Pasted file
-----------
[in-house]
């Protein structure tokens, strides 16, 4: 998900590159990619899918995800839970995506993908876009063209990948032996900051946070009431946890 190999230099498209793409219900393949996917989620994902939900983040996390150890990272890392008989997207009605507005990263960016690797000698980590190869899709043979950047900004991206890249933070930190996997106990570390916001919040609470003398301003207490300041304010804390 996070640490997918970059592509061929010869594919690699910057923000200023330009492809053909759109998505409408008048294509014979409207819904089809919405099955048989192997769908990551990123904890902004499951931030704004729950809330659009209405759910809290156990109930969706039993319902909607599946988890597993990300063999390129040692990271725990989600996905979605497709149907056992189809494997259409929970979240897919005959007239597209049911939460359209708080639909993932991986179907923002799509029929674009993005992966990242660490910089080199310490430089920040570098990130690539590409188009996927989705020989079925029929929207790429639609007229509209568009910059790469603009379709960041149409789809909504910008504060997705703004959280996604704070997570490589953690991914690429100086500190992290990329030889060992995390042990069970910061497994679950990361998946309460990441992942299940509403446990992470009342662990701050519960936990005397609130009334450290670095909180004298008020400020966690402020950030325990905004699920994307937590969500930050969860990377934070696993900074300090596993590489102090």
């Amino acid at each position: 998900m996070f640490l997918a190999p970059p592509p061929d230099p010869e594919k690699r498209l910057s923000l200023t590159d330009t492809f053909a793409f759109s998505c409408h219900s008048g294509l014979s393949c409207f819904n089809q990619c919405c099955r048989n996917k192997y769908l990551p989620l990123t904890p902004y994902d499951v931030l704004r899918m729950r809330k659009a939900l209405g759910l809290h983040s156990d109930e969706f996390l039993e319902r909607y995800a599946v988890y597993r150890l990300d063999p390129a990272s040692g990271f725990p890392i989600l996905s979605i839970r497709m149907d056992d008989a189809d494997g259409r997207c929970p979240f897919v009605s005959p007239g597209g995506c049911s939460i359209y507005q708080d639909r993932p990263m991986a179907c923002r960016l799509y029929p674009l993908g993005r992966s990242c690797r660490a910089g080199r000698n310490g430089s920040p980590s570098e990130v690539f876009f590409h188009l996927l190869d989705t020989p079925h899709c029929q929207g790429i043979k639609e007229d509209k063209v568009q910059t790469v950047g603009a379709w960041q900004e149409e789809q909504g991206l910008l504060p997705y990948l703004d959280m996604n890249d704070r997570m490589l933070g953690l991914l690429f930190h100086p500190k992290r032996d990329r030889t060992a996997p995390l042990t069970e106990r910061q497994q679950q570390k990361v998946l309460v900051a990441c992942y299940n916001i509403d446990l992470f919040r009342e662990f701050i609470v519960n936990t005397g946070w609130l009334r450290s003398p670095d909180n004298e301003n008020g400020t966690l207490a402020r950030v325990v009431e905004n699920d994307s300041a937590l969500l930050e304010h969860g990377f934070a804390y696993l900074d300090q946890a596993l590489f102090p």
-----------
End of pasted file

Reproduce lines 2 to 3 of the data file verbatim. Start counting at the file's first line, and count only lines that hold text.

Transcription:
């Protein structure tokens, strides 16, 4: 998900590159990619899918995800839970995506993908876009063209990948032996900051946070009431946890 190999230099498209793409219900393949996917989620994902939900983040996390150890990272890392008989997207009605507005990263960016690797000698980590190869899709043979950047900004991206890249933070930190996997106990570390916001919040609470003398301003207490300041304010804390 996070640490997918970059592509061929010869594919690699910057923000200023330009492809053909759109998505409408008048294509014979409207819904089809919405099955048989192997769908990551990123904890902004499951931030704004729950809330659009209405759910809290156990109930969706039993319902909607599946988890597993990300063999390129040692990271725990989600996905979605497709149907056992189809494997259409929970979240897919005959007239597209049911939460359209708080639909993932991986179907923002799509029929674009993005992966990242660490910089080199310490430089920040570098990130690539590409188009996927989705020989079925029929929207790429639609007229509209568009910059790469603009379709960041149409789809909504910008504060997705703004959280996604704070997570490589953690991914690429100086500190992290990329030889060992995390042990069970910061497994679950990361998946309460990441992942299940509403446990992470009342662990701050519960936990005397609130009334450290670095909180004298008020400020966690402020950030325990905004699920994307937590969500930050969860990377934070696993900074300090596993590489102090």
């Amino acid at each position: 998900m996070f640490l997918a190999p970059p592509p061929d230099p010869e594919k690699r498209l910057s923000l200023t590159d330009t492809f053909a793409f759109s998505c409408h219900s008048g294509l014979s393949c409207f819904n089809q990619c919405c099955r048989n996917k192997y769908l990551p989620l990123t904890p902004y994902d499951v931030l704004r899918m729950r809330k659009a939900l209405g759910l809290h983040s156990d109930e969706f996390l039993e319902r909607y995800a599946v988890y597993r150890l990300d063999p390129a990272s040692g990271f725990p890392i989600l996905s979605i839970r497709m149907d056992d008989a189809d494997g259409r997207c929970p979240f897919v009605s005959p007239g597209g995506c049911s939460i359209y507005q708080d639909r993932p990263m991986a179907c923002r960016l799509y029929p674009l993908g993005r992966s990242c690797r660490a910089g080199r000698n310490g430089s920040p980590s570098e990130v690539f876009f590409h188009l996927l190869d989705t020989p079925h899709c029929q929207g790429i043979k639609e007229d509209k063209v568009q910059t790469v950047g603009a379709w960041q900004e149409e789809q909504g991206l910008l504060p997705y990948l703004d959280m996604n890249d704070r997570m490589l933070g953690l991914l690429f930190h100086p500190k992290r032996d990329r030889t060992a996997p995390l042990t069970e106990r910061q497994q679950q570390k990361v998946l309460v900051a990441c992942y299940n916001i509403d446990l992470f919040r009342e662990f701050i609470v519960n936990t005397g946070w609130l009334r450290s003398p670095d909180n004298e301003n008020g400020t966690l207490a402020r950030v325990v009431e905004n699920d994307s300041a937590l969500l930050e304010h969860g990377f934070a804390y696993l900074d300090q946890a596993l590489f102090p």